Elaine Stritch in a scene from Elaine Stritch: Shoot Me. Photo Courtesy of the Tribeca Film Festival.
Fraud, redemption, suicide, fear of failure, the ineluctable dance with death, alcoholism, and the addictive joy of creating art -- these are a few of the recurring themes in some of the highlights from this year's Tribeca Film Festival.
Now in its 12th year, this celebration of independent film has become a first-rate showcase for outstanding new documentaries, while the fictional entries tend to be understated pieces, often starring well-known Hollywood talent.
This year's revelation is Elaine Stritch: Shoot Me, Chiemi Karasawa's remarkable portrait of the legendary 87-year-old Broadway veteran. Irresistible and inspiring, Shoot Me is an unflinching no-holds-barred look at this New York institution, as she faces aging and bids farewell to the theater with dignity and a wicked sense of humor. Karasawa's all-access pass takes us into her apartment at the Carlyle Hotel, onto the set of 30 Rock (where she plays Alec Baldwin's irascible mother), into her hospital suite after a hypoglycemic attack, across the country for her six city tour, and out to several lunches, where we witness her step off and on the wagon (Stritch is a recovering alcoholic who now occasionally treats herself to a daily cosmo). Through it all, she turns aging into an art form, and she triumphs in spite of every forgotten lyric. Like the subject of Ricki Stern's and Anne Sundberg's excellent Joan Rivers: A Piece of Work, Stritch embodies the work ethic of an artist married to her craft. She's also surprisingly warmer than Rivers, making her an infectiously charming companion for the film's all-too-short 80 minutes. During a talkback after the film's premiere, Stritch quipped: "I liked it very much and look forward to seeing it again. But I would never want to be in it."
In a very different Upper East Side story, Victor Kubicek and Derek Anderson's documentary In God We Trust, we find an unlikely hero in Bernie Madoff's secretary of 25-years, Eleanor Squillari. Serving as a companion piece to her Vanity Fair exposé about her former boss, the film unfolds like a gripping crime thriller, as Squillari works with the FBI to hunt down the culprits and suspects linked to Madoff. The directors clearly explain Madoff's modus operandi for a lay audience and we get a thorough and revealing behind-the-scenes tour of his now-infamous 17th floor (complete with the outdated IBM computers that allowed him to dupe his investors with counterfeit statements). Visually, however, the film often relies heavily upon bland B-roll footage of Squillari performing (or perhaps reenacting) mundane tasks. It's uncomfortable when you have to question the authenticity of the images in a film whose central theme is fraud. Toward the end of this tragedy, Squillari loses her home and worries that she might never find another job because of her ties to Madoff. Hopefully, Kubicek and Anderson's film will provide her with the opportunity for a new beginning.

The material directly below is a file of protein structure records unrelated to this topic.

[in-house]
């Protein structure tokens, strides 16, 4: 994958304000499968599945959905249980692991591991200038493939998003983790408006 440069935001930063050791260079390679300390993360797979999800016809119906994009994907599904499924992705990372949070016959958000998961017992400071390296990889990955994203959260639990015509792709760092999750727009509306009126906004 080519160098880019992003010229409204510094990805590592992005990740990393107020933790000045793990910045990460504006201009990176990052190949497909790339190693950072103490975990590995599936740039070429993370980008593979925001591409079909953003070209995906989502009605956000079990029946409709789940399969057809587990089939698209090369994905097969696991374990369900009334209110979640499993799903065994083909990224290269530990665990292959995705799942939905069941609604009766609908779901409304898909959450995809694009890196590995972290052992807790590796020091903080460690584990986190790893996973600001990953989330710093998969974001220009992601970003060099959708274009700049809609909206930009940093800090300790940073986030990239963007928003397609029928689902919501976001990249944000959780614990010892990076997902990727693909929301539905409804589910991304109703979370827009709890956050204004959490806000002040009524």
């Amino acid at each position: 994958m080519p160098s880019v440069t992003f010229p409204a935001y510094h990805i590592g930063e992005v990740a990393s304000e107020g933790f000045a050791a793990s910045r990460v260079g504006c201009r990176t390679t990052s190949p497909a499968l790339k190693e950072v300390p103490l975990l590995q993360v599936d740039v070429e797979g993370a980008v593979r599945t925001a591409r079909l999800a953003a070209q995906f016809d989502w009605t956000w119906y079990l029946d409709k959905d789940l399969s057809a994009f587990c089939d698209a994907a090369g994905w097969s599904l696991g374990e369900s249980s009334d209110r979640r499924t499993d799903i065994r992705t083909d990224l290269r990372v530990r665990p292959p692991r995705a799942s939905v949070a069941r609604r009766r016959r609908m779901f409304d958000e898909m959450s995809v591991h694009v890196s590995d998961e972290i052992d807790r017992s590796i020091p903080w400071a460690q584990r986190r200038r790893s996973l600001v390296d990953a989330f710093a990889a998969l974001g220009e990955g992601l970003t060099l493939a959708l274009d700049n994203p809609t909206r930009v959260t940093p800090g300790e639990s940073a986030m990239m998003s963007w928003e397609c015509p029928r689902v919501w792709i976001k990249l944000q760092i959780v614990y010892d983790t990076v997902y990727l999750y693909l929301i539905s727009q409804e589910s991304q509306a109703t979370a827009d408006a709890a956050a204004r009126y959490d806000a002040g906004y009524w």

Emma Roberts and John Cusack in Adult World. Photo courtesy of the Tribeca Film Festival.
In a far less dire tale of unemployment, Emma Roberts plays the cloyingly perky and ambitious aspiring poet Amy in Scott Coffey's second full-length feature, Adult World. When Amy's parents cut the umbilical cord one year after college, she finds herself working at a porn store in Syracuse, alongside a scruffy young artist (Evan Peters from American Horror Story) and an eccentric drag queen (a highly entertaining Armando Riesco). Meanwhile, Amy is determined to become a protégé to her favorite living poet Rat Billings, now a washed-up, bitter burnout (John Cusack). When this uneven romp delights, it's largely due to the efforts of a fine ensemble of actors, who enliven many of the script's clichés and obvious gags; we open, for instance, on poster of Sylvia Plath looking down on Amy attempting to commit suicide. Adult World works best when it focuses on the relationship between Amy and Rat; everything that goes on in the porn store feels stale, superfluous and improbable. (Don't even bother asking why a struggling smut shop would possibly need five full-time employees.) Sharing many of the same elements as the far more polished Wonder Boys (Curtis Hanson's adaptation of Michael Chabon's novel), Adult World eventually finds its footing due to a refreshing, unconventional message about mentorship and the creative process.
Zoe Kazan in a scene from The Pretty One. Photo Courtesy of the Tribeca Film Festival
For a more satisfying portrait of an emerging artist, I recommend Jenée LaMarque's charming directorial debut The Pretty One. Zoe Kazan (Ruby Sparks) shines as Laurel, a twin who assumes the identity of her sister Audrey (also Kazan) after a fatal car accident. While the premise suggests a comedy of errors akin to The Parent Trap, LaMarque strikes a decidedly sober tone that initially feels like an odd match for her quirky screenplay. Jake Johnson (New Girl) is highly appealing as Audrey's neighbor who gets caught in the web of Laurel's lies, and Kazan reaffirms her status as a rising star with tremendous range.
The Tribeca Film Festival continues until April 28th. For screening information, visit tribecafilm.com
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